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Getting to Know Smith Mallets

An Interview with Robb Smith

Get to know the founder of Smith Mallets and percussionist, Robb Smith.

Let's talk a little about your background. Where did you study and what type of work did you do professionally before you decided to make mallets?

I studied percussion performance in Richmond, VA at Virginia Commonwealth University. Richmond is a great city for music and while at VCU, I was able to gain valuable experience playing with the Richmond Symphony and other regional orchestras. I also played percussion for touring musicals that came to town. Of course, there were all types of pop music gigs there as well. Later I lived in Nashville and Los Angeles where I continued my playing career. I played with countless ensembles over the years and was able to travel the country and perform in many cities in the world. I still enjoy playing in local groups in Phoenix.

While I was in college, I learned to make mallets for myself and as I got good at it, I started selling them to my fellow students. I would even get orders in the mail from students at neighboring universities. Keep in mind that this was in the mid-1980s and long before the internet. I really enjoyed making mallets but at the time I was determined to pursue a performing career. However, I always kept the mallet business in mind and knew that there was something there to revisit. Twenty years ago, I established Smith Mallets and have been making mallets for students and professionals ever since.

What differentiates your mallets from others on the market?

My goal has always been to offer top quality mallets at a fair price. Over the years I have found the very best vendors for raw materials and I never cut corners on quality. I developed a custom machine for mallet wrapping to ensure consistency and it enables me to keep up with demand. We have a great staff who is meticulous about quality and I personally quality check every pair of mallets that leave the shop. I am always available to our customers to answer any questions and help with mallet selections.

What's the main difference between your student series and advanced mallets?

The student series mallets are generally shorter, and the mallet heads are a little smaller than the advanced mallets which helps with note accuracy for the younger players. Also, sometimes the bars on the keyboard instruments for elementary and middle school are more narrow and the smaller mallet heads sound good on those instruments. In no way does “student series” mean lesser quality. They are designed with durability in mind.

What are some must-have mallets you would recommend to band directors for students?

The vast amount of mallet choices can be overwhelming for band directors and students. A simple way to start a mallet collection is to have the minimum pairs of mallets that will sound good on all of the percussion instruments.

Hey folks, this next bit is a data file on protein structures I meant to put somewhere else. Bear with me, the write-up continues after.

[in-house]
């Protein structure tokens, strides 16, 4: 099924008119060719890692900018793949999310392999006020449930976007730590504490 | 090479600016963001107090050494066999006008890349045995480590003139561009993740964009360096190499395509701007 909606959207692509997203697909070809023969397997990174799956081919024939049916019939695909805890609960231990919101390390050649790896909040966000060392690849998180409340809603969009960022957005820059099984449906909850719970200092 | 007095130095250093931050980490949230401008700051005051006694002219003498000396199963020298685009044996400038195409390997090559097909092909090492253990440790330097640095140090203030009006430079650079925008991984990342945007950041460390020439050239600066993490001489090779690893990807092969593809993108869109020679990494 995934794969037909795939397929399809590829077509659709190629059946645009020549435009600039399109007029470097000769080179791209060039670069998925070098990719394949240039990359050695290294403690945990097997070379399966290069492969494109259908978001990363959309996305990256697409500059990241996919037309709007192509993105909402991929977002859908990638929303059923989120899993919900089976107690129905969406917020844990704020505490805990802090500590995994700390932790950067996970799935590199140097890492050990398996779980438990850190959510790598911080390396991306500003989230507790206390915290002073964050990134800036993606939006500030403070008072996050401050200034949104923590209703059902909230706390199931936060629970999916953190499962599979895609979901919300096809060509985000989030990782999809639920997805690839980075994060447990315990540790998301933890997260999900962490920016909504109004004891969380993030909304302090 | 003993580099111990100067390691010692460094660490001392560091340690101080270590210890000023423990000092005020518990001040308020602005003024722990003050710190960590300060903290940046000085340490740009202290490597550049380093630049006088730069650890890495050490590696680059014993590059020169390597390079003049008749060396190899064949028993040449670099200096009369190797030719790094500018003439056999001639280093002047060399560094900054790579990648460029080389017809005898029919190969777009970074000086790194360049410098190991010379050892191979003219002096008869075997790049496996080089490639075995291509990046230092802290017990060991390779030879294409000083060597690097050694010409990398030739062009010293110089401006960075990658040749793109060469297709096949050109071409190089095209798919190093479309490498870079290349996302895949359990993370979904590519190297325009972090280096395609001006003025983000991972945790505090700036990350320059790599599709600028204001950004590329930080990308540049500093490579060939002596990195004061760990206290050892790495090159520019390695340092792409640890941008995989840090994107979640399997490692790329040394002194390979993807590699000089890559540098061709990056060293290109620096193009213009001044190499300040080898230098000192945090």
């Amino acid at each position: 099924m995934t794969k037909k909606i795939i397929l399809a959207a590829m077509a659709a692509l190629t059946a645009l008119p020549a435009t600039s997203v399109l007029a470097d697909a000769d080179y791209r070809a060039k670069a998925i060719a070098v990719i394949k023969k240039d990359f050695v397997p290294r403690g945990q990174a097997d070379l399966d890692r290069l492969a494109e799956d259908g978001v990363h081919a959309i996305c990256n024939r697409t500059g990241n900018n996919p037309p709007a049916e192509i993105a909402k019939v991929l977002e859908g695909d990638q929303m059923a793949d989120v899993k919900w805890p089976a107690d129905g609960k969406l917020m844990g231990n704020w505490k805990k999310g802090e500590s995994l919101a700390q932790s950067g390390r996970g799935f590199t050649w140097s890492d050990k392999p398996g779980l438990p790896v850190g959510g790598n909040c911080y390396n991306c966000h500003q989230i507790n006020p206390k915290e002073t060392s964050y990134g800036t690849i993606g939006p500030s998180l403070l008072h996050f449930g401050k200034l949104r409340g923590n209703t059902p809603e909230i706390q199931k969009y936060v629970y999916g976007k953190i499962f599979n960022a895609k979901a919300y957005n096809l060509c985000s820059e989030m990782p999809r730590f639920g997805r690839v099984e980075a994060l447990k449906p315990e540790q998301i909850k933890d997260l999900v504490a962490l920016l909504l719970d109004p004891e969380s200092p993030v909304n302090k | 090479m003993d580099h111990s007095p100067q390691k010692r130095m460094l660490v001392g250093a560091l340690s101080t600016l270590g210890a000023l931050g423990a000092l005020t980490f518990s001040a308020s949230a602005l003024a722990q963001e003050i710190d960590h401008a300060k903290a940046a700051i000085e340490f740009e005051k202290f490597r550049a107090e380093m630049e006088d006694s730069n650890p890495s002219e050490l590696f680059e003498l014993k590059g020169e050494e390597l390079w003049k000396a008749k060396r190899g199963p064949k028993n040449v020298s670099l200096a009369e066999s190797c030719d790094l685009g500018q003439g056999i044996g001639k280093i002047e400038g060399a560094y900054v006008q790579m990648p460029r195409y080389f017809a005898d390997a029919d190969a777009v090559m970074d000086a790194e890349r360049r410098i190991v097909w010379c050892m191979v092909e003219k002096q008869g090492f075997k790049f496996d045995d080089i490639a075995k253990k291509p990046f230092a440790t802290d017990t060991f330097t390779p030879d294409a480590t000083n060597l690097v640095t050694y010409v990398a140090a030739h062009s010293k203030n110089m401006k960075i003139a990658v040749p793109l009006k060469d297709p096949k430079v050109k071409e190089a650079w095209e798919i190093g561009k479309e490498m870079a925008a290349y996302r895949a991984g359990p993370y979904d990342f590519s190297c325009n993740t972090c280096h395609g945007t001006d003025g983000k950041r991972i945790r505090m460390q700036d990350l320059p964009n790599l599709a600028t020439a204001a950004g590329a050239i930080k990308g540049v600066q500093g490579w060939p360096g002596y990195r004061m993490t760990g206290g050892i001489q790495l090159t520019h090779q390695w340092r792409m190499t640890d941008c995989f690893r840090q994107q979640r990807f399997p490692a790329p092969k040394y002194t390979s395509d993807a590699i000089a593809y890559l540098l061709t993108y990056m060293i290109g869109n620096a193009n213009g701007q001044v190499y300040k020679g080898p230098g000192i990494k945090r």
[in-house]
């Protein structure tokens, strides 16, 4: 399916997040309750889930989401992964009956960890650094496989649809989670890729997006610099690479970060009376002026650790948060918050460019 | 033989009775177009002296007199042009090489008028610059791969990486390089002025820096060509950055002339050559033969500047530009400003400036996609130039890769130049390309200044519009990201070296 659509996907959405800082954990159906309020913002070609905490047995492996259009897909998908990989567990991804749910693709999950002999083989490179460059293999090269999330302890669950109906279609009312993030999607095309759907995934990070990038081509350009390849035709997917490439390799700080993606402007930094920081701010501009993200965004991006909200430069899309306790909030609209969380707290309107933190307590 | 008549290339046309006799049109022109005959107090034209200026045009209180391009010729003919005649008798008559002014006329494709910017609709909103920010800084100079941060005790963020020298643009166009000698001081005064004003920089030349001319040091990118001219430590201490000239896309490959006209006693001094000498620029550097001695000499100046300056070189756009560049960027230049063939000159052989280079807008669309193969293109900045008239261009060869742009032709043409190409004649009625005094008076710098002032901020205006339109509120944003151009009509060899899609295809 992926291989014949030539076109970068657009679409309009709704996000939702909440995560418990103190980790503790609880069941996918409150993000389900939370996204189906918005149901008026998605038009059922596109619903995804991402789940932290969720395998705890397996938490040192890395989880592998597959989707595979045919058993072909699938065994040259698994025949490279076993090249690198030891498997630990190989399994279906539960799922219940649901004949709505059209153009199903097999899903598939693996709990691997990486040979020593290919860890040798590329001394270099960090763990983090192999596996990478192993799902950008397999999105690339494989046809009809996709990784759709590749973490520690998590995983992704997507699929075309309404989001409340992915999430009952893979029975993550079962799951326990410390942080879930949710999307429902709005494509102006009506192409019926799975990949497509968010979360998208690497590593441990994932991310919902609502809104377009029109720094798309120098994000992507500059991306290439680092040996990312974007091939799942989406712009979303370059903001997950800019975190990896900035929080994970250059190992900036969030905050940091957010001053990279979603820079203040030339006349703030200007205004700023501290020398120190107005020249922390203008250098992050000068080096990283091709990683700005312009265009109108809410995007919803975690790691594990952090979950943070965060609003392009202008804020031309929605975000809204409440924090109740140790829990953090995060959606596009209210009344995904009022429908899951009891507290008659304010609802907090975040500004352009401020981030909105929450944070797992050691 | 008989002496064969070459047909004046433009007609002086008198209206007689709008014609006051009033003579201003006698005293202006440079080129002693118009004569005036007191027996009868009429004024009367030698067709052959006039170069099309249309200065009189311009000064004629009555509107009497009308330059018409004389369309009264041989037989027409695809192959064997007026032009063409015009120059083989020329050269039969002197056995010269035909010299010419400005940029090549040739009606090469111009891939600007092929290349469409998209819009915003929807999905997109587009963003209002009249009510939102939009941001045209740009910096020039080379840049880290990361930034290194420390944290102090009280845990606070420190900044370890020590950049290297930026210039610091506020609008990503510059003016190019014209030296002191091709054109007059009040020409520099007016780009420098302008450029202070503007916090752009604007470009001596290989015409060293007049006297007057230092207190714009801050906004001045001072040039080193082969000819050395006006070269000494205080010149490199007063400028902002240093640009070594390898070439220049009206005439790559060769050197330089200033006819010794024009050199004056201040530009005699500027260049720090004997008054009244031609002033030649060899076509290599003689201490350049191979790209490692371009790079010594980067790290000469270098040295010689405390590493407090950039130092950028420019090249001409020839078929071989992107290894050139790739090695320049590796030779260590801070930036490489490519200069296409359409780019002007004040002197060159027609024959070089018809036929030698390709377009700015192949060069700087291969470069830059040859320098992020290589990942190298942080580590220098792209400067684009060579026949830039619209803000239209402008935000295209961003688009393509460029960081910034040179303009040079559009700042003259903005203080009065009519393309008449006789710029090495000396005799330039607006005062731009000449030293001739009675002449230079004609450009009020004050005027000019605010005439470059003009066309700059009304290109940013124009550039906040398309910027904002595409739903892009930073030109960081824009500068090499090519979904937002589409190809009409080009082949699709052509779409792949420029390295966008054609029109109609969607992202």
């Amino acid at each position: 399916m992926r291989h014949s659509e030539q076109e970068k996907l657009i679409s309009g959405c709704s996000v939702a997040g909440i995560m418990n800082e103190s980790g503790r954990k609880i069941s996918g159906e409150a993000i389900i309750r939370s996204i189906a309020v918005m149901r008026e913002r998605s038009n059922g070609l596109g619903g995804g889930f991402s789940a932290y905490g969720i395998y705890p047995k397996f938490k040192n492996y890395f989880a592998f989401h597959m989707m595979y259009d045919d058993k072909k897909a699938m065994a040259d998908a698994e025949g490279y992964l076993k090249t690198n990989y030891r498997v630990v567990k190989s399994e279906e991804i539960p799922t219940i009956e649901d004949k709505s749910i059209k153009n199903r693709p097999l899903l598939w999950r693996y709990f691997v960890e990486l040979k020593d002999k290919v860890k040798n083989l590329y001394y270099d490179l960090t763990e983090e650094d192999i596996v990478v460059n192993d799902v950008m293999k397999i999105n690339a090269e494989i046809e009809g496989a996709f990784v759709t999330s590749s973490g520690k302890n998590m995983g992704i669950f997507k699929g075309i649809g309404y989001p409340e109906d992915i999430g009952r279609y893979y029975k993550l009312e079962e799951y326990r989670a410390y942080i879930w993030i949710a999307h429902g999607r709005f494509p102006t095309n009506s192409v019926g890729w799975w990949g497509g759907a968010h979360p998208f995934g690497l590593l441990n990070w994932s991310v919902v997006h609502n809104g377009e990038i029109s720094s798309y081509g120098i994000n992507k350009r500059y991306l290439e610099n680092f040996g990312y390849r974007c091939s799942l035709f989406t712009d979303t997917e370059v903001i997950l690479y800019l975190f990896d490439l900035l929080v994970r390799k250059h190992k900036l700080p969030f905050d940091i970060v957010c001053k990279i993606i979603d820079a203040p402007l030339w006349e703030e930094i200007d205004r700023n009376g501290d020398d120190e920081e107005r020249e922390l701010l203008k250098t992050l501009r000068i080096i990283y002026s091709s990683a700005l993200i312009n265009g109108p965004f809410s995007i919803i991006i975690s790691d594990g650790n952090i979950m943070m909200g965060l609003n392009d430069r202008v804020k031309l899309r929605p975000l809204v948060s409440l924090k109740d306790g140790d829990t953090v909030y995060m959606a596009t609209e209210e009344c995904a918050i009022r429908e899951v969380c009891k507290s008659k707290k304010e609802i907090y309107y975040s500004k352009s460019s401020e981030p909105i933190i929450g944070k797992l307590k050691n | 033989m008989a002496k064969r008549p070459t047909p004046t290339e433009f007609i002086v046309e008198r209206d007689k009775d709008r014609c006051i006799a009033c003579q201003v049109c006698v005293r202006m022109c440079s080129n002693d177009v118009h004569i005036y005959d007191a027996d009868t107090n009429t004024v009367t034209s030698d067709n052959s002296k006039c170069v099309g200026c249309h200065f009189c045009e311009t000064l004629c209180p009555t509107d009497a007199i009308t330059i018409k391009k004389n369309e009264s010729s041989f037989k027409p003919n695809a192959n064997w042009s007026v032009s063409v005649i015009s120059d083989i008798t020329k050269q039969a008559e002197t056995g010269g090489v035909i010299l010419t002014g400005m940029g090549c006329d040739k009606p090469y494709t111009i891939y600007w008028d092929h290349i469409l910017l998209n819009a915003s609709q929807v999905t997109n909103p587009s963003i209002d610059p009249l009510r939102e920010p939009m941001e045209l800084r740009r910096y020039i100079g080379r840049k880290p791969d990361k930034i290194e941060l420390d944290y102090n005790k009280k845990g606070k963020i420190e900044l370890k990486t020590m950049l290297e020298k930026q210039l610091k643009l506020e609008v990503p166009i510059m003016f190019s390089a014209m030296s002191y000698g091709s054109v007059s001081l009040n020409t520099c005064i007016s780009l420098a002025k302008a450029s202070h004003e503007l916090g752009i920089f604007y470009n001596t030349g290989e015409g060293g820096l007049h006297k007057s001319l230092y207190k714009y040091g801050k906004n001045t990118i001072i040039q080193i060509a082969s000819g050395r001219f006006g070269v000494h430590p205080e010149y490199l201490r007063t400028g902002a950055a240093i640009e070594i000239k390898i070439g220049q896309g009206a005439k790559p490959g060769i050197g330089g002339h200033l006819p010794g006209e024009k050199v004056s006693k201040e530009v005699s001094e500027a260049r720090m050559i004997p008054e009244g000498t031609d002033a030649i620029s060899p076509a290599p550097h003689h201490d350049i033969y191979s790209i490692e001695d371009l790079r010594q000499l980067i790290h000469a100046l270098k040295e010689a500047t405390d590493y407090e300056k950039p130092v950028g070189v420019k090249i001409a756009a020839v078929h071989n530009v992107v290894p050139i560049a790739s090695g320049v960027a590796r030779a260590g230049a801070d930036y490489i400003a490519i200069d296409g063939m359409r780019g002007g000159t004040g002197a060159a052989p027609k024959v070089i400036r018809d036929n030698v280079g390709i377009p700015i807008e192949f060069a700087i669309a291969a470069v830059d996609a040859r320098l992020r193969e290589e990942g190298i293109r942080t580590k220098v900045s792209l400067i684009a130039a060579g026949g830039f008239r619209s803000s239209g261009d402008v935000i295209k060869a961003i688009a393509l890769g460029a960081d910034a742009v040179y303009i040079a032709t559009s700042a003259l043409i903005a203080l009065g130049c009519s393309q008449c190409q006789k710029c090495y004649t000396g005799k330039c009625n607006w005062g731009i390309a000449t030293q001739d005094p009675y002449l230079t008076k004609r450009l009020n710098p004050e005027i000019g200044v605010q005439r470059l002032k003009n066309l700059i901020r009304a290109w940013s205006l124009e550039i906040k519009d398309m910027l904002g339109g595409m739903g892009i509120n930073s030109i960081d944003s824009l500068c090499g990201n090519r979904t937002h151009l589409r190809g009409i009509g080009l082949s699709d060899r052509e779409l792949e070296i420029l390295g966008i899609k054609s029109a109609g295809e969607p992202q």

Here is an example starter collection:

1 pair of concert drumsticks

1 pair of medium or hard yarn marimba mallets (can be use for marimba, vibraphone, suspended cymbal etc..)

1 pair of hard plastic mallets for xylophone or bells

1 pair of medium rubber mallets for marimba, xylophone, woodblocks, etc…

1 pair of medium timpani mallets (for timpani only - not for cymbals)

From there you add more and more mallets to achieve a wide variety of sound choices.

I noticed these really cool mallet packs for students that recently won NAMM Best In Show award last year. Tell us about that. What's included?

It was a great honor to receive a Best in Show award last year at NAMM and to be recognized for our student mallet packs. The mallet packs come with a stick bag, concert snare drum sticks and a couple of different mallet combinations. The packs can also be customized by band directors or store owners. It is a great way for students to start a mallet collection. Another unintended benefit of the mallet packs in the current climate of Covid-19 is that students won’t need to share mallets. This year we have had several school systems order the packs for that reason alone.

As an experienced percussionist, what's one fundamental skill students need to hone?

Listening. It is easy to get caught up in counting rests and playing the correct rhythms in the correct place at the correct volume that it is easy to forget to listen. Not only should you listen to the ensemble around you but really listen to the sounds that you make on the instruments. So, to make this mallet related, a percussionist should always strive to make the very best sound possible and knowing which mallet to choose for a particular part is an important skill to develop. One misconception that students may have is that hard mallets are for loud playing and soft mallets are for soft playing. It is important to think about mallet hardness in terms of sound quality and articulation and not dynamic level.